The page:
There is a Relic northeast of where the player starts; go get it, but send the Light Cavalry in first as there will be Wolves nearby. Put archers in the towers by the water, and start building an economy. The player will occasionally be attacked from either side, but the aggression is mostly over water. Nevertheless, it is advisable to wall up making use of strategic chokepoints, as stone is scarce in this scenario. This will allow the player to develop their economy at peace. It's difficult to win water battles prior to the Imperial Age, so get there quickly.
In the meantime, it is possible to resist attacks from enemy Galleons by upgrading Galleys to War Galleys as quickly as possible and then training enough to outnumber the enemy fleet. Because Piccinino has multiple Docks and is already in the Imperial Age, granting him superior technology, the only way to successfully counter his navy from early to mid-game is to outnumber it. Avoid being lured by his hit-and-run tactics until the navy is strong enough.
Once enough stone has been gathered, a single Castle slightly south of the Docks along the water filled with 10-20 archers will be plenty to defend against raids from the southwest camp, assuming the player researches Murder Holes and a few other Blacksmith/University defensive upgrades.
Once the player is ready, the enemy base to the northeast will crumble fairly easily with its Palisade Walls and weak defenses. Similarly with the base to the far east on the map. The southern base nearest the starting position won't be able to harm the player through their Castle for quite a while, so ignore them until the player can train Trebuchets or Bombard Cannons. Rams can significantly speed up the process of beating the enemy, but the player must protect them well since they're especially vulnerable to the enemy's swarming Condottieri.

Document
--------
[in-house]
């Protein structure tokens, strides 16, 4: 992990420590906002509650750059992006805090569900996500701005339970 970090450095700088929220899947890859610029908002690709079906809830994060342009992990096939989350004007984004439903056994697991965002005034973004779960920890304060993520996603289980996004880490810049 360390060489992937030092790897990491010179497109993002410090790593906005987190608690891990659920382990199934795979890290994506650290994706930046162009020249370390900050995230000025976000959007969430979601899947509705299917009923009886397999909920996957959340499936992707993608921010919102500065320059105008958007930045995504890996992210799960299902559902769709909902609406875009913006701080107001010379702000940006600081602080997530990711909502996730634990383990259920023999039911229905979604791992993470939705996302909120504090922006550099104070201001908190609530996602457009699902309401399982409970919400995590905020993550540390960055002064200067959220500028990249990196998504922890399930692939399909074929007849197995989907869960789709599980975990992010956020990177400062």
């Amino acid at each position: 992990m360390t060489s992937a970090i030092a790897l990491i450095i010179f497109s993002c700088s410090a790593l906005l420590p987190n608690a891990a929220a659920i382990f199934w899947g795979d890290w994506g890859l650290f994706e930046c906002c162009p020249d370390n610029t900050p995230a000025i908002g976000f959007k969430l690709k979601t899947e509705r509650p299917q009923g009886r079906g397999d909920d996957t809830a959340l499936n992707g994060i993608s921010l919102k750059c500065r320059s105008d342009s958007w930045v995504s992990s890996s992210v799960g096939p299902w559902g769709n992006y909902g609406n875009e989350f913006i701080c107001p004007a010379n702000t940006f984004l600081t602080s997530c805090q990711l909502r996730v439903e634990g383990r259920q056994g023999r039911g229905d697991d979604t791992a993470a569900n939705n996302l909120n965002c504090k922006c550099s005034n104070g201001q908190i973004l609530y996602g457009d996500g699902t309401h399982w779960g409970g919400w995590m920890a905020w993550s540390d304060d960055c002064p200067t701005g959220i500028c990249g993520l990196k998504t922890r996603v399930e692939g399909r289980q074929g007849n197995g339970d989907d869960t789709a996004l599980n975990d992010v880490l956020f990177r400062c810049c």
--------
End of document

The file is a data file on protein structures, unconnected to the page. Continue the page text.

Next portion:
With all three of the weaker bases defeated, the player should be ready to win. The enemy can be easily taken out from the sea with a strong navy - their Castle and towers will quickly crumble to Cannon Galleons, and once their main navy is defeated, the player should be able to destroy their Docks before they can fully rebuild, giving the player the water superiority. After devastating the enemy's coast (and main base) for good, the player's navy will become mostly useless, since Piccinino's camps are out of reach even from a Cannon Galleon's range.
Regardless, once the player has taken out the small base to the north, and the small base in the far east, the enemy will be hamstrung and it's only a matter of time.
The battle between Sforza and Piccinino was the centerpiece of the war over Italy. Sforza served Milan against Piccinino's Neapolitans, and then Piccinino returned to Milan's service while Sforza went to the Venetians. No matter which banners they fought under, the rivalry between the two men became the one constant of the war.
But Sforza's furbizia proved to be decisive. He defeated Piccinino in battles across northern and central Italy. The disgraced Piccinino was finally relieved by Visconti and spent his last breaths in Milan cursing Sforza's name to his two sons. With his rival and equal finally defeated, Sforza seemed destined to fulfill his grandest ambitions.
Then, by a twist of fate, Filippo Visconti died, undoing all of Sforza's plans.